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Steve McNeil felt plenty of wind beneath his skates as he swooshed the night and morning away for a personal cause.
The 54-year-old man from Etobicoke, Ont., raved about the support he received while skating continuously for nearly 20 hours to raise money for the Alzheimer’s Society of P.E.I. and to raise awareness about the disease that claimed his mother’s life in 2013.
“I felt like I've been skating in my backyard with a bunch of my friends coming out to support me the last 19 and a half hours,’’ he says.
“I’ve had kids, I’ve had older adults…People driving by all night and all day honking horns and stuff and yelling out their windows and bringing me coffee. My coffee count is up to 17 here in Charlottetown…17 Timmies.’’
McNeil hit the ice on the outdoor rink in Charlottetown near the Founders’ Food Hall and Market at 5 p.m. Tuesday and skated straight through until 12 p.m. Wednesday, breaking only for interviews with the media, photos with supporters and a change of socks.
The temperature remained relatively mild throughout his lengthy skate. However, snow fell steadily for a good stretch, leaving McNeil to shovel for many hours.
“I would have preferred to do a little less shovelling, but it doesn’t phase me,’’ he says.
“I jokingly say that no matter what the conditions – cold, wet, snowy, windy – it just adds to the ambience.’’
And he has had his share of challenging weather in the eight years he has been doing his 19-hour-and-26-minute skates – an ongoing tribute to his mother, Eunice, who was born in 1926.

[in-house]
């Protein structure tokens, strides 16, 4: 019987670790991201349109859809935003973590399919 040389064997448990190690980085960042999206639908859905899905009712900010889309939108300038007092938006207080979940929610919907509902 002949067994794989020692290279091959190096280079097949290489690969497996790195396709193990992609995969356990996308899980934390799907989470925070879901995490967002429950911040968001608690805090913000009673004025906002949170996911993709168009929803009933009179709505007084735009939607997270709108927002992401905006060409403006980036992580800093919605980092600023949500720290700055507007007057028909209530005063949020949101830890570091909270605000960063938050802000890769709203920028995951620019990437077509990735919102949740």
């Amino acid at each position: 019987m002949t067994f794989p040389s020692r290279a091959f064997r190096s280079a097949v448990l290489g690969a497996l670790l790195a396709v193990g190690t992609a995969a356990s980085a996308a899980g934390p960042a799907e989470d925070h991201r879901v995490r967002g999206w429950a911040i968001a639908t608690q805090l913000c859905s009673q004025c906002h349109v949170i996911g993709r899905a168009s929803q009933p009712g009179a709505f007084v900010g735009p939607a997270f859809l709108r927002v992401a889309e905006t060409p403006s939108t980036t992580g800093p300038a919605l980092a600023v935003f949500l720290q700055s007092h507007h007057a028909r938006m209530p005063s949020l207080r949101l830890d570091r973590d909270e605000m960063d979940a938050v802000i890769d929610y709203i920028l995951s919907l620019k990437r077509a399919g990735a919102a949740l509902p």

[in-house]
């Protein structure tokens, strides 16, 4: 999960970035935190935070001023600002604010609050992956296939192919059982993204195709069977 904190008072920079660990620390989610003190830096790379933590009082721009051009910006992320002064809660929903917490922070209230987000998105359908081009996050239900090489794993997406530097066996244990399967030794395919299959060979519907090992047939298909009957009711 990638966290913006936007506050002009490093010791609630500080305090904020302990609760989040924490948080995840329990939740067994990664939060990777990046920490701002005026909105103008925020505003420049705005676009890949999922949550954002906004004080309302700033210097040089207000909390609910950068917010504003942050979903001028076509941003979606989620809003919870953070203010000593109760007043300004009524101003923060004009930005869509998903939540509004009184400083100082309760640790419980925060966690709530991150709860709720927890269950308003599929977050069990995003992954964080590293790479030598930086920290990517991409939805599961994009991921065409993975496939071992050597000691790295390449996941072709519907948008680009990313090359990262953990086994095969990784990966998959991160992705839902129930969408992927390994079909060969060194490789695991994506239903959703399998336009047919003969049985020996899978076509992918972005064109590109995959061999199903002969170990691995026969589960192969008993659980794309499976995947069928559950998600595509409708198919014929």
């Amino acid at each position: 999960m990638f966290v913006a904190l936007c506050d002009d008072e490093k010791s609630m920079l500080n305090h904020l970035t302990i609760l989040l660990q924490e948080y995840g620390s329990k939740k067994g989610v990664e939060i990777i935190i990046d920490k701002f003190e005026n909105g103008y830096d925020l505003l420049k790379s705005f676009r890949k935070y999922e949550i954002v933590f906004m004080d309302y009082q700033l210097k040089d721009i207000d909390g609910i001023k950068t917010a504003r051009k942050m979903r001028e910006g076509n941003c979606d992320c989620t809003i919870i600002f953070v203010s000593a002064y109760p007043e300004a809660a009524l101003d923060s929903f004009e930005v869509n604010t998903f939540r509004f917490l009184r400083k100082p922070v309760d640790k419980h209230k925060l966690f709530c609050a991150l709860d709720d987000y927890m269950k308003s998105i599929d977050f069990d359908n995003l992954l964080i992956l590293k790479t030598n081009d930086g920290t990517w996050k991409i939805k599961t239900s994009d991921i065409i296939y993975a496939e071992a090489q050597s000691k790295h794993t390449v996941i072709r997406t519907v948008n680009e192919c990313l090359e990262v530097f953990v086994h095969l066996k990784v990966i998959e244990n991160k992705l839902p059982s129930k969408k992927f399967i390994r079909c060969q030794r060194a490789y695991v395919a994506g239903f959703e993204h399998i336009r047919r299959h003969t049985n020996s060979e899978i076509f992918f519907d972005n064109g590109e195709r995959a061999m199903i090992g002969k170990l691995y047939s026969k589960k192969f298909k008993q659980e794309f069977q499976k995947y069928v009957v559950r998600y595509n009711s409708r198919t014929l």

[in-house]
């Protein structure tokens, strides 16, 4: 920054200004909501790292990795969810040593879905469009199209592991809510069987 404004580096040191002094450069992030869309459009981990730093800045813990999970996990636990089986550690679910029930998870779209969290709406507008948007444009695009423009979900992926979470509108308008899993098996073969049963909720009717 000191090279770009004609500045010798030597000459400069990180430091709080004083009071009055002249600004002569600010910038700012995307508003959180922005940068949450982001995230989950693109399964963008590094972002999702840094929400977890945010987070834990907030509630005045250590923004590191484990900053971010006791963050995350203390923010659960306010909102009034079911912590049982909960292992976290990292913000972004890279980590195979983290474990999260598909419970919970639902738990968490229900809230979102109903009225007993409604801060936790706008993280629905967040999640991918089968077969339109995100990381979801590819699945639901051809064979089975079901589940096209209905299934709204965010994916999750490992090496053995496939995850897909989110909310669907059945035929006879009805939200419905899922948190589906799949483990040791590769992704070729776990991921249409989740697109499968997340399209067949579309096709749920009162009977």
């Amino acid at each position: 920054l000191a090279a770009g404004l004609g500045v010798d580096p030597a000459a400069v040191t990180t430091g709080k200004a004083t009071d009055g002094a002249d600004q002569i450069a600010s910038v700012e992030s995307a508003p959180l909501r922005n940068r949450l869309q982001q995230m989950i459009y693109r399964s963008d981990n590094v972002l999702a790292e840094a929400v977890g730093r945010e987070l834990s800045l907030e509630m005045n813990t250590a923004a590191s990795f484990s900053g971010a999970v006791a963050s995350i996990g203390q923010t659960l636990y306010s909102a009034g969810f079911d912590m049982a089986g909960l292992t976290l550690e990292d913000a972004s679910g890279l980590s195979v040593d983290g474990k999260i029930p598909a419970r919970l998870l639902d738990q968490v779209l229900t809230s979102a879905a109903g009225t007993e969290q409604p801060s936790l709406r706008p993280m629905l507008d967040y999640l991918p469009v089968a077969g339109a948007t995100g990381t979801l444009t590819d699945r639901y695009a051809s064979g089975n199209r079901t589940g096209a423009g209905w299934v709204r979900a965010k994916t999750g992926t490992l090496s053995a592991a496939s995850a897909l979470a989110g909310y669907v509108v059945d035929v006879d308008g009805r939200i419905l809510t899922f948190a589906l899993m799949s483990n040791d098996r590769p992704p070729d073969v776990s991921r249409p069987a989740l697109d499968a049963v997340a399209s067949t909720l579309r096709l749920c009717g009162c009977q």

“I had minus 40 degrees in Edmonton last year,’’ he says.
“Three weeks ago, it was minus 30 degrees in Calgary…pouring rain in 2015 in Toronto.’’
McNeil had not only much milder weather for his Charlottetown skate than those bone chilling fundraisers in Calgary and Edmonton, but he was treated to warm hospitality that he says made this stop particularly special.
“I’ve done this now 22 times and this is the model…this is the model for what I do,’’ he says.
“The community involvement, the facility itself, the hotel, the restaurants in the city, everything has been rock star treatment.’’
“It’s not why I do what I do,’’ he adds, “but believe me when I say it is really appreciated because it certainly makes me so comfortable in what I do.’’
Marti Murphy, a board member of the Alzheimer Society of P.E.I., appreciates McNeil’s remarkable effort to reach out to people at a grassroots level to support a cause that deeply touches both McNeil and Murphy, who lost her father to Alzheimer's disease – a progressive brain disorder that slowly destroys memory and thinking skills.
“I think it is an amazing thing that he is doing,’’ says Murphy. “He is very passionate about what he is doing.’’
McNeil is set to skate in Halifax, Fredericton and possibly St. John’s to complete an impressive schedule of marathon skates in a dozen cities in all 10 provinces.
He is also working to secure enough corporate backing to take his attention-grabbing fundraiser to all NHL hockey cities.